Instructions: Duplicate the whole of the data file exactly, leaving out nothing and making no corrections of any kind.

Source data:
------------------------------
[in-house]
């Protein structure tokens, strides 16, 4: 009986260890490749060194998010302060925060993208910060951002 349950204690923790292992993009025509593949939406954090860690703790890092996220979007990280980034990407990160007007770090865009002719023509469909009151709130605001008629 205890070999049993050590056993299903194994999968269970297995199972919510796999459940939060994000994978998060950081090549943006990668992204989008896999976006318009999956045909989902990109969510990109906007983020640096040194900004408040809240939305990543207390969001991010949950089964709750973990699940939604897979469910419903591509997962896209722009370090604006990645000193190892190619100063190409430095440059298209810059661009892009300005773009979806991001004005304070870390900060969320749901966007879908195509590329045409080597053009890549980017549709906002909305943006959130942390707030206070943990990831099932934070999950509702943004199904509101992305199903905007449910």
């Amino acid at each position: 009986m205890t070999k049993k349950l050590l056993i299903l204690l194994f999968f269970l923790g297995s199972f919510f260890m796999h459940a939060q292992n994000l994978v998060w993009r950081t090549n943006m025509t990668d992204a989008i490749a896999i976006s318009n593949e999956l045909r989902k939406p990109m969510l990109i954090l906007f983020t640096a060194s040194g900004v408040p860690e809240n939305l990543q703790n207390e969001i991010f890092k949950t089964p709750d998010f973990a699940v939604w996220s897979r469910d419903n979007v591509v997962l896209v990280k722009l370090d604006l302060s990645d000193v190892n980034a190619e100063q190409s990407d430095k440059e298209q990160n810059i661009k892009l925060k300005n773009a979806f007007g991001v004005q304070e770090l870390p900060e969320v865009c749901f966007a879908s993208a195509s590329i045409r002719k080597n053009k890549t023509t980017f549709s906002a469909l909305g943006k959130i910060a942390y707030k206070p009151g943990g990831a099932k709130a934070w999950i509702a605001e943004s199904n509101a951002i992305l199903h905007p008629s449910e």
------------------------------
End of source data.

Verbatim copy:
[in-house]
């Protein structure tokens, strides 16, 4: 009986260890490749060194998010302060925060993208910060951002 349950204690923790292992993009025509593949939406954090860690703790890092996220979007990280980034990407990160007007770090865009002719023509469909009151709130605001008629 205890070999049993050590056993299903194994999968269970297995199972919510796999459940939060994000994978998060950081090549943006990668992204989008896999976006318009999956045909989902990109969510990109906007983020640096040194900004408040809240939305990543207390969001991010949950089964709750973990699940939604897979469910419903591509997962896209722009370090604006990645000193190892190619100063190409430095440059298209810059661009892009300005773009979806991001004005304070870390900060969320749901966007879908195509590329045409080597053009890549980017549709906002909305943006959130942390707030206070943990990831099932934070999950509702943004199904509101992305199903905007449910």
């Amino acid at each position: 009986m205890t070999k049993k349950l050590l056993i299903l204690l194994f999968f269970l923790g297995s199972f919510f260890m796999h459940a939060q292992n994000l994978v998060w993009r950081t090549n943006m025509t990668d992204a989008i490749a896999i976006s318009n593949e999956l045909r989902k939406p990109m969510l990109i954090l906007f983020t640096a060194s040194g900004v408040p860690e809240n939305l990543q703790n207390e969001i991010f890092k949950t089964p709750d998010f973990a699940v939604w996220s897979r469910d419903n979007v591509v997962l896209v990280k722009l370090d604006l302060s990645d000193v190892n980034a190619e100063q190409s990407d430095k440059e298209q990160n810059i661009k892009l925060k300005n773009a979806f007007g991001v004005q304070e770090l870390p900060e969320v865009c749901f966007a879908s993208a195509s590329i045409r002719k080597n053009k890549t023509t980017f549709s906002a469909l909305g943006k959130i910060a942390y707030k206070p009151g943990g990831a099932k709130a934070w999950i509702a605001e943004s199904n509101a951002i992305l199903h905007p008629s449910e």